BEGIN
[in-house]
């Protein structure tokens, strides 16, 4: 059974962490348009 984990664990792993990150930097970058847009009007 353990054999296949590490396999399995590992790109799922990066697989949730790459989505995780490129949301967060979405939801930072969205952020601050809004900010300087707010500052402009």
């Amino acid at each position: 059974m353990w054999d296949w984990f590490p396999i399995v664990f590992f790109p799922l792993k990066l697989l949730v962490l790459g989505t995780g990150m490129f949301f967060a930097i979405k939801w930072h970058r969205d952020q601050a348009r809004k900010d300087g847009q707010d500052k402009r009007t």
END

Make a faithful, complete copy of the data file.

[in-house]
């Protein structure tokens, strides 16, 4: 059974962490348009 984990664990792993990150930097970058847009009007 353990054999296949590490396999399995590992790109799922990066697989949730790459989505995780490129949301967060979405939801930072969205952020601050809004900010300087707010500052402009």
């Amino acid at each position: 059974m353990w054999d296949w984990f590490p396999i399995v664990f590992f790109p799922l792993k990066l697989l949730v962490l790459g989505t995780g990150m490129f949301f967060a930097i979405k939801w930072h970058r969205d952020q601050a348009r809004k900010d300087g847009q707010d500052k402009r009007t």